“Why” allows us to cut a beloved sentence or scene. It leads to those “ah-ha!” moments, the surprising moments when you discover something new, unusual, or shocking about your character. In turn, you now have the perfect environment to create a moment that’s completely unexpected.
Recently, a writer friend had me read part of her manuscript. She wrote, “If I leave now, I’ll be home by three o’clock.”
This sentence stood out because I didn’t understand why it was there. What purpose does it serve? Why is getting home by three o’clock important to the story? (She never answered that within her novel.) When I asked her, she said it really didn’t have any importance. She cut it! Do you have sentences like that?
MIT professor and award-winning author, Laura Harrington, said that every word you write in your novel must have muscle. If a scene serves several purposes, even better. Always pay attention to your whys?!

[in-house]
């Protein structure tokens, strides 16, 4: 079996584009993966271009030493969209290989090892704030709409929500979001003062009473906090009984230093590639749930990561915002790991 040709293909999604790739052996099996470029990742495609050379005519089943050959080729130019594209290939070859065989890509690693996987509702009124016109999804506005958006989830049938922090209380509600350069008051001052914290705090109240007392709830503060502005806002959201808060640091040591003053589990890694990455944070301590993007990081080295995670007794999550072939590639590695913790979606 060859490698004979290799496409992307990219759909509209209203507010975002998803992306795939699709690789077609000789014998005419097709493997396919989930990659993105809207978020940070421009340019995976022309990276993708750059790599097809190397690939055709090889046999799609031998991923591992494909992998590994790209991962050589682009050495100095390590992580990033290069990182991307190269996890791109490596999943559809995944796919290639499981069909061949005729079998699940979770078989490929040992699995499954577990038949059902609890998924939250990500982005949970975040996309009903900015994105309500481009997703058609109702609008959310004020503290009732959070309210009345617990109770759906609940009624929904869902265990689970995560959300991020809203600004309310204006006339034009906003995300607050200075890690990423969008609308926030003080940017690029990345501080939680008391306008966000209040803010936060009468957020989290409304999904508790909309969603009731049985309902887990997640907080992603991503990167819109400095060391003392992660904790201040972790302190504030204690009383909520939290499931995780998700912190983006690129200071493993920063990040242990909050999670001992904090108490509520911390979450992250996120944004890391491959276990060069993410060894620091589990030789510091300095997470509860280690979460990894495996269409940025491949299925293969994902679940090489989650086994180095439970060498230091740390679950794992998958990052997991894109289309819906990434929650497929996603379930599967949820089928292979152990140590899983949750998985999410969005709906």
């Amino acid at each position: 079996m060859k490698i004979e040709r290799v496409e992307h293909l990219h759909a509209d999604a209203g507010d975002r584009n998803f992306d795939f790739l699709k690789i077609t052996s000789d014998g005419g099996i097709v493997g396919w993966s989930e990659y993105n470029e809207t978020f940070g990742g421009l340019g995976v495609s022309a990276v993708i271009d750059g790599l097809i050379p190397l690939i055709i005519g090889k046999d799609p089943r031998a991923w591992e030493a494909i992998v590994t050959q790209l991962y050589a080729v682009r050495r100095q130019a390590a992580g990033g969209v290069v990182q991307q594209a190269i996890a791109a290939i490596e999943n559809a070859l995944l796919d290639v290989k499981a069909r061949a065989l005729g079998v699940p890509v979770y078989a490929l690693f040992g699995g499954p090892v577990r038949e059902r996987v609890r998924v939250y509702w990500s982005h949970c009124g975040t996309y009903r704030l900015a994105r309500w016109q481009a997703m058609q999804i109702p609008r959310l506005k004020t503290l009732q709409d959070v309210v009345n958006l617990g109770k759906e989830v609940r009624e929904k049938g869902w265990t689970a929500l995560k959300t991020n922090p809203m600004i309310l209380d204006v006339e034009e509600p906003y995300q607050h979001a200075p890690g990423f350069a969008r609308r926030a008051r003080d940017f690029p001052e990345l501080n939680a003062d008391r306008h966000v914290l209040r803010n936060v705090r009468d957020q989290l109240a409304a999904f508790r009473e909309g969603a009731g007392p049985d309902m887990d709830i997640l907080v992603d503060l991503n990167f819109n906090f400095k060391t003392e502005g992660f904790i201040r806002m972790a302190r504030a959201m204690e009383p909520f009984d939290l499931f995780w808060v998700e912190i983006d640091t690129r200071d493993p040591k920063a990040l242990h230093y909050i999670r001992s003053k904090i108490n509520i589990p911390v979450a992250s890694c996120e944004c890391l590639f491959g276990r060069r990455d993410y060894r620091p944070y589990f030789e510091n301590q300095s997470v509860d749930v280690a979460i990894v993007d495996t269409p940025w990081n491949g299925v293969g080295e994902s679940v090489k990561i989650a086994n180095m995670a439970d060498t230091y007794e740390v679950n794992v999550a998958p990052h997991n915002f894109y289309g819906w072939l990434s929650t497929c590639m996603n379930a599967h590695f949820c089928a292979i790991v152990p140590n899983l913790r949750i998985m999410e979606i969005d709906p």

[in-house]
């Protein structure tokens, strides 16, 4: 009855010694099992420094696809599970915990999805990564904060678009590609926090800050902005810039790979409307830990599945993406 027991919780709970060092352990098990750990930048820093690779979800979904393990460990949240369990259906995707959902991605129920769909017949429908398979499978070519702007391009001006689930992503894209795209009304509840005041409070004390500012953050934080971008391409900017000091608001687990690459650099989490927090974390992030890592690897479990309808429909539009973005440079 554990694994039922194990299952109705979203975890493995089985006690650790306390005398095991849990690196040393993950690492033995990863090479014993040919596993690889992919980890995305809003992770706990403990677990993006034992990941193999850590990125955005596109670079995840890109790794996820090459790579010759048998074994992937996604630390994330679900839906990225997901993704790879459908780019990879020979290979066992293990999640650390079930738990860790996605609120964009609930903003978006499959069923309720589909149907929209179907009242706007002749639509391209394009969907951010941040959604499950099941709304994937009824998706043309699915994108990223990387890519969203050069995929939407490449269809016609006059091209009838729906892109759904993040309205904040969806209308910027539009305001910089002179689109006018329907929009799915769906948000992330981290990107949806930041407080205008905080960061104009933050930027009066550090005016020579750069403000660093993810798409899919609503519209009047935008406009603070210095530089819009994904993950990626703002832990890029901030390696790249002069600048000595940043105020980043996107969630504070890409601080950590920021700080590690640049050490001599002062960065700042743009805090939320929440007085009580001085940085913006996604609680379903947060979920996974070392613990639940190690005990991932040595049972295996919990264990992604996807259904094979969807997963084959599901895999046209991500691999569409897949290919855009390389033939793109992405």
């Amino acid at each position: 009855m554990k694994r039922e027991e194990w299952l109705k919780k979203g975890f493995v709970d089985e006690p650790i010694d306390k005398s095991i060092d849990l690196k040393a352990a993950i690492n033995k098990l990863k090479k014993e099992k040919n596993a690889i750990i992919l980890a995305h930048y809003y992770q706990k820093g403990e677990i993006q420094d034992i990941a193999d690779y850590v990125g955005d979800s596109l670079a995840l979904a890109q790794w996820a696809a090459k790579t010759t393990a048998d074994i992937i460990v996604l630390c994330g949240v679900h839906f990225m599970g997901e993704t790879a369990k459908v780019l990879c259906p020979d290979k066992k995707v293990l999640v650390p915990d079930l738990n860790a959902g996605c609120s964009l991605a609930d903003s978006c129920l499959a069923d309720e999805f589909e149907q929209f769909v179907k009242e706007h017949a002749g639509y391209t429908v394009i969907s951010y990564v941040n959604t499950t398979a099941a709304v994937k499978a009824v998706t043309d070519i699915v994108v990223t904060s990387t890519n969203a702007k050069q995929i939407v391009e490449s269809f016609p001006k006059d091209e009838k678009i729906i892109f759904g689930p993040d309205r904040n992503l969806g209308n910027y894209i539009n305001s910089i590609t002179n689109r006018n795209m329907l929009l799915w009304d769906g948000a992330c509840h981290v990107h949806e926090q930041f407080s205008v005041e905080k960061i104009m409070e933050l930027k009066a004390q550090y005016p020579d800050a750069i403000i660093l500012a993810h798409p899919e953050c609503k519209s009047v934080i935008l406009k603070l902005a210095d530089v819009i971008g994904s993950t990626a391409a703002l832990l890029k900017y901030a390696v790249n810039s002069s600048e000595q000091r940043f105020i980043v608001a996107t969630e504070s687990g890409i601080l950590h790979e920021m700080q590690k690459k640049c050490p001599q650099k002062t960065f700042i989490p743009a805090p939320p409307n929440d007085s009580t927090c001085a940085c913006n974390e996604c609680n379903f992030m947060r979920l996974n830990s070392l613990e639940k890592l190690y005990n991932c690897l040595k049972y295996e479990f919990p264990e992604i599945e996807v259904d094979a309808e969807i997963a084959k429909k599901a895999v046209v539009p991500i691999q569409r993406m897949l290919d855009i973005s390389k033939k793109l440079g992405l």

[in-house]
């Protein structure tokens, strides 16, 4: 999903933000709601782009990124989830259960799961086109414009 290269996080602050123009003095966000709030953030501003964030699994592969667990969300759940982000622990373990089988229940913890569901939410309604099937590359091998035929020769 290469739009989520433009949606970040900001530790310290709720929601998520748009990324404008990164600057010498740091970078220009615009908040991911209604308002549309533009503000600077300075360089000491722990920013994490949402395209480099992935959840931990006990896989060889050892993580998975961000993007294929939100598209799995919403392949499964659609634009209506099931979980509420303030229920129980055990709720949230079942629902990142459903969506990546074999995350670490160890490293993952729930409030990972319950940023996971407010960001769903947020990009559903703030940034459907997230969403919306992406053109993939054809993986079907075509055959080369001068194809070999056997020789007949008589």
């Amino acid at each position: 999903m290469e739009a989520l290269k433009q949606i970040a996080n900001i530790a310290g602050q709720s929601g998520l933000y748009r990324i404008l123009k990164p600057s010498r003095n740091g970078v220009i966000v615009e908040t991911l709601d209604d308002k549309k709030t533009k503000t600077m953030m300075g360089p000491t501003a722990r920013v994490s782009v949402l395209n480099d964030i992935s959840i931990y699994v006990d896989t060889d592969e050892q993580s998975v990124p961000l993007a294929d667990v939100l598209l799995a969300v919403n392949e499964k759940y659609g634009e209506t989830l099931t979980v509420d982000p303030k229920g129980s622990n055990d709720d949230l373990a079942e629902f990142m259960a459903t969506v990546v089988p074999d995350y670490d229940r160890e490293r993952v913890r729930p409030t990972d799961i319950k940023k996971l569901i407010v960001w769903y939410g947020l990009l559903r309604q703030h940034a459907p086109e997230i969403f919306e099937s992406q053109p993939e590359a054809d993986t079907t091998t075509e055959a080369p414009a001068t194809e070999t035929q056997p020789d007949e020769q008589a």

Me Before You author Jojo Moyes once told me that she never regretted anything she cut, only the things she didn’t cut. Think about it: Why is this scene important?
To help you with your writing, I’ve created a WHY list of questions. Good luck!
Liza Wiemer is an award-winning educator with over twenty-five years of teaching experience. Hello?, her debut realistic contemporary YA novel, is set in Door County, Wisconsin and was published by Spencer Hill Press, NY. It was named a Goodreads Best Young Adult Novel and was on Milwaukee County Bestseller’s List for four weeks. Paste Magazine called it “one the most original novels of the year.” In addition, Liza has had two adult non-fiction books published through Random House and Gefen Publishing. Several of her short stories were included in the New York Times bestselling Small Miracles series. A die-hard Packer fan and graduate of UW-Madison, she’s married with two sons. Find her on Twitter: @lizawiemer.